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Thinking About Other Things

May 31, 2011

Lately I’ve found myself interested in what Wikipedia-aided translation proposes be called “folk religion”; belief in goblins and ghosts and witches and magic etc. Now, when I say I’m interested in this, you might believe that I consumed any and all books I came across. Not so. Laziness still. However I did read a book by the slightly rambly but fully knowledgeable folklorist Ebbe Schön about belief in afterlife and ghosts in old Sweden.

Then I found some books on Norse mythology and was reminded of the complete lack/freedom of consistency and canon it enjoys. Some things I was told in school about it might have been later additions, unintentionally coloured by the fact that while Snorre Sturlason was a historian, he was writing things down some one or two centuries after the North had been fully Christianised.

It is ironically in line with how the myths worked before they were written down; they were constantly in flux and if you had collected all the stories, there would have be little cohesion and even less demand for it. Apparently this is true of many religions and societies, that dogma and heresy only really come into full effect when you have scripture to follow. It also forces internal logic onto religion because then you can check what someone said long ago. Before that stories changed and were allowed to.

I suppose it could be called research since I’ve slipped into this whole thing because the things I’m seeking to write are dealing with post-singularity religions (gross and sort of inaccurate simplification). I read a book about vampires too but that was mostly for fun. Can’t fit vampires into things as it stands. Or a bit. Maybe. But anyways.

So religion became dogmatic when caught by pens. I remember reading somewhere that before the agricultural revolution, religion was mostly about shamanism and local spirits and such. No real, over-arching god to speak of, merely the spirit of the tree or the brook or the cave. And not the idea of these things, but of that specific tree and brook and cave. Moving together into villages gave rise to a hierarchical society and changes in society always reflects in religion.

By this logic, I’ve more than once wondered what would happen to religion in the event of an (secularly) apocalyptical event so strong that civilization breaks down. Would shamanism return? Would folk religion return? Would we quickly forget that nature is run by impersonal laws and start appeasing the now autonomous technology we once ruled?

These things led me to start thinking about an other idea than the one I want to be working on. So far it had only been scenes – a mechanical man with a suitcase; a forest of ghosts; a subterranean funeral; a driver-less, forgotten, still-running train; and so on – but now I wanted to develop the idea more. Two of the scenes had not been connected before, and a concept from a third place even less.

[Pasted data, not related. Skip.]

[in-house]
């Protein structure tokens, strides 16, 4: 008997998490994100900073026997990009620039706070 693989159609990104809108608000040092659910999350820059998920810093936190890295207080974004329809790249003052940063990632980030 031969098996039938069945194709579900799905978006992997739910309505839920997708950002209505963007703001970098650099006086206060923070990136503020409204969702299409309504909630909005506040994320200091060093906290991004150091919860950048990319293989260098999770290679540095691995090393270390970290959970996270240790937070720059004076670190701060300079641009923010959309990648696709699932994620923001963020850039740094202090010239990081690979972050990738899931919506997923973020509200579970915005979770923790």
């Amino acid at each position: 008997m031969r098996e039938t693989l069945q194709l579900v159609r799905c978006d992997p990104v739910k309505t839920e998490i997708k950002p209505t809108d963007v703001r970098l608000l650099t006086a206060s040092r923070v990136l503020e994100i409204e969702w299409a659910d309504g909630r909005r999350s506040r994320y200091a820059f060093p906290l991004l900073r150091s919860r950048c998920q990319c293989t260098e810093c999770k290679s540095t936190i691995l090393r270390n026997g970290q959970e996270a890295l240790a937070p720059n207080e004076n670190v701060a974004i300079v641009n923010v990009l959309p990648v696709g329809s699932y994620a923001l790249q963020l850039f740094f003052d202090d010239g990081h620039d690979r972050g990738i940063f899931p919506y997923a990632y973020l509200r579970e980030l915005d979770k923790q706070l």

I started to think about it. I would need some sort of voice of reality that would explain to other characters that this was not magic but forgotten mundanities. Because if I didn’t, it would probably read like a sci-fi/fantasy mash-up, which is fine and good, but not the intent. Should I go with the protagonist? Would she be perceived a witch for it? That might be good, since I still didn’t really have anything moving the story forward.

So I kept mulling this sidetrack over since I didn’t feel the same investment as with the other idea/project. While doing so, a problem I had long been wrestling with suddenly solved itself. The problem was: How can something sandboxed become unstoppable with omnipotent (in the context) people around? I had been thinking about different possibilities: a saboteur from either within or without, some sort of system failure, making those omnipotent not omnipotent (this was the dumbest one), or straying from the sandbox concept (something I really didn’t want to).

The answer turned out to be break the sandbox from within. Now this sounds like just the thing I didn’t want to do, and it kind of is. But in this answer, the sandbox really is a sandbox. But in order to have omnipotent people inside it, they would have to be able to control it from the outside. Usurp a sandbox omnipotent, usurp the governing system. Having done so, one can ensure being the only omnipotent around.

That’s the general idea, at least. And it actually spawned an idea I really liked; that this usurper would stand with one foot inside and one foot outside, that it would straddle worlds and thus perceive a duality of worlds so common in religions. A real world and a hell.

Just goes to show that a watched idea never boils.

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One Comment
  1. Okay, now I REALLY wanna read whatever you’re cooking there.

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